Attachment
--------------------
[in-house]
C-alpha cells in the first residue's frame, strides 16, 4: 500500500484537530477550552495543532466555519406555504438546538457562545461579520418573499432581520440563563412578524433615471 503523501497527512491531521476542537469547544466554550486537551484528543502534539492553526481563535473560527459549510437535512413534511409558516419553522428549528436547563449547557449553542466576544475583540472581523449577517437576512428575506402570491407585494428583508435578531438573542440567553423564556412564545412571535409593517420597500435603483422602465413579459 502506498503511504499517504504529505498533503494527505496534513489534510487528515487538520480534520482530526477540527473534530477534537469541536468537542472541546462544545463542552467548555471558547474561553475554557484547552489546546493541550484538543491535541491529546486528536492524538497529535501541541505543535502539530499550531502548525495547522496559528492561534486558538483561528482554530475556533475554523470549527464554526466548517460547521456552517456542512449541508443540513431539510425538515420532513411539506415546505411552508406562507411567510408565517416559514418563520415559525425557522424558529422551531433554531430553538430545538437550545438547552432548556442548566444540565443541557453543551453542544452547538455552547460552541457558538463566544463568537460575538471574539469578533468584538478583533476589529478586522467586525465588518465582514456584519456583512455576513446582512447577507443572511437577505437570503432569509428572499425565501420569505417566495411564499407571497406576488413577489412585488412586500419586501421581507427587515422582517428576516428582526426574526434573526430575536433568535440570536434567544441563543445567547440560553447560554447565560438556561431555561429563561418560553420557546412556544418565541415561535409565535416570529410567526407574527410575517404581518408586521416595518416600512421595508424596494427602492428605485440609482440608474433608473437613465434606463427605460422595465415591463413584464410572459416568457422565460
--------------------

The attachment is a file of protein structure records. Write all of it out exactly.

[in-house]
C-alpha cells in the first residue's frame, strides 16, 4: 500500500484537530477550552495543532466555519406555504438546538457562545461579520418573499432581520440563563412578524433615471 503523501497527512491531521476542537469547544466554550486537551484528543502534539492553526481563535473560527459549510437535512413534511409558516419553522428549528436547563449547557449553542466576544475583540472581523449577517437576512428575506402570491407585494428583508435578531438573542440567553423564556412564545412571535409593517420597500435603483422602465413579459 502506498503511504499517504504529505498533503494527505496534513489534510487528515487538520480534520482530526477540527473534530477534537469541536468537542472541546462544545463542552467548555471558547474561553475554557484547552489546546493541550484538543491535541491529546486528536492524538497529535501541541505543535502539530499550531502548525495547522496559528492561534486558538483561528482554530475556533475554523470549527464554526466548517460547521456552517456542512449541508443540513431539510425538515420532513411539506415546505411552508406562507411567510408565517416559514418563520415559525425557522424558529422551531433554531430553538430545538437550545438547552432548556442548566444540565443541557453543551453542544452547538455552547460552541457558538463566544463568537460575538471574539469578533468584538478583533476589529478586522467586525465588518465582514456584519456583512455576513446582512447577507443572511437577505437570503432569509428572499425565501420569505417566495411564499407571497406576488413577489412585488412586500419586501421581507427587515422582517428576516428582526426574526434573526430575536433568535440570536434567544441563543445567547440560553447560554447565560438556561431555561429563561418560553420557546412556544418565541415561535409565535416570529410567526407574527410575517404581518408586521416595518416600512421595508424596494427602492428605485440609482440608474433608473437613465434606463427605460422595465415591463413584464410572459416568457422565460